The Most Toxic Houseplants for Cats
Cats often chew on plants, and it can be impossible to keep them out of reach if you have a cat that loves to climb and explore. If you have a cat, you need to be aware of what plants you have inside your home because some have a high risk of pet toxicity. Also, if your cat is exposed in the outdoors, try to identify what plants are in the area to understand their risk.
Here are the most dangerous plants for cats:
Common houseplants like the lily are extremely dangerous for your cat. The members of the Lilium family have high pet toxicity, such as casa Blanca, Easter, Star Gazer, Japanese Show, and Tiger Lilies have all been linked to kidney failure in felines. Scientists haven’t identified what portion of the plant is dangerous to cats, so ingesting even small amounts of any part of the flower or plant can cause severe kidney damage.
The bulbs of Tulips and Narcissus plants have toxins that can cause loss of appetite, depression of the central nervous system, intense gastrointestinal irritation, drooling, seizures, and even liver failure. They can also cause cardiac abnormalities.
Keeping your cat away from Ficus plants is also important for cat safety. The ficus tree can be dangerous for your cat, but it’s often not fatal. Eating ficus leaves or bark has been known to irritate the skin or cause a rash if your cat touches it, but consuming a ficus will irritate the mouth and cause cats to vomit or drool excessively. If you notice your cat with these symptoms, it is important to contact your vet as soon as possible.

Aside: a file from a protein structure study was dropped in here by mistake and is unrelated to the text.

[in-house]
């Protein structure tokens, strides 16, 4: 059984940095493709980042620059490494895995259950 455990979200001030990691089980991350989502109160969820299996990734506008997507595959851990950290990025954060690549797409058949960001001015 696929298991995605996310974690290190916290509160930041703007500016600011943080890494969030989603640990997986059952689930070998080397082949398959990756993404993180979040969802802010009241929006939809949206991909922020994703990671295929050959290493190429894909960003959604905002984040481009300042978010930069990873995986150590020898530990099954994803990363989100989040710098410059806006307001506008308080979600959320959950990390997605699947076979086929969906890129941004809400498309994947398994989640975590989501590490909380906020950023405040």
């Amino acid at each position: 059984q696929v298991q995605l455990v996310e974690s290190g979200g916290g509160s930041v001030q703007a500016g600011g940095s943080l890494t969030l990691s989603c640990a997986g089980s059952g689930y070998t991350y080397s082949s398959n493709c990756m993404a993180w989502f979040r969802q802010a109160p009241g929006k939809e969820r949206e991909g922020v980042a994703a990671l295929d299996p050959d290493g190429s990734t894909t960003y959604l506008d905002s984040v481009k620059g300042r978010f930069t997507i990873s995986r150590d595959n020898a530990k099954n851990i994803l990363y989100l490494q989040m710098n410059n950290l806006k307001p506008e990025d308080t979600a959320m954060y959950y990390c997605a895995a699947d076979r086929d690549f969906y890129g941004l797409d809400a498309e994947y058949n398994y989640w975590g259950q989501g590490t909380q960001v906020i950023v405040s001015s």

Ferns don’t affect cat safety unless your cat consumes it. True ferns are safe to have in the home with cats, but if they are consumed by your feline friend, it could cause damage. True ferns include maidenhair, rabbit’s foot, bird’s nest, Boson, button, and staghorn. Consuming ferns will cause your cat to have mild vomiting, an upset stomach, and diarrhea. However, it is generally not a cause to call your vet. However, other ferns like asparagus ferns can be poisonous if your cat eats the berries. If the cat eats the berries of asparagus ferns like plumose, emerald, or lace, he or she can experience vomiting, diarrhea, and stomach pain. However, it can also cause burning and irritation to the skin.
Azaleas are often kept in the garden, so it is more worrisome if you allow your cat to go outside. If your cat eats part of an Azalea, you need to call the vet immediately. Azaleas are poisonous to pets and humans alike. If you notice your cat is drooling, has diarrhea, or is vomiting, you should call your vet immediately. Other symptoms include tremors, falling into a coma, not eating, abnormal heartbeat, abdominal pain, depression, blindness, and seizures. The effects of eating an Azalea could also prove fatal, so make sure you seek a veterinarian’s advice immediately.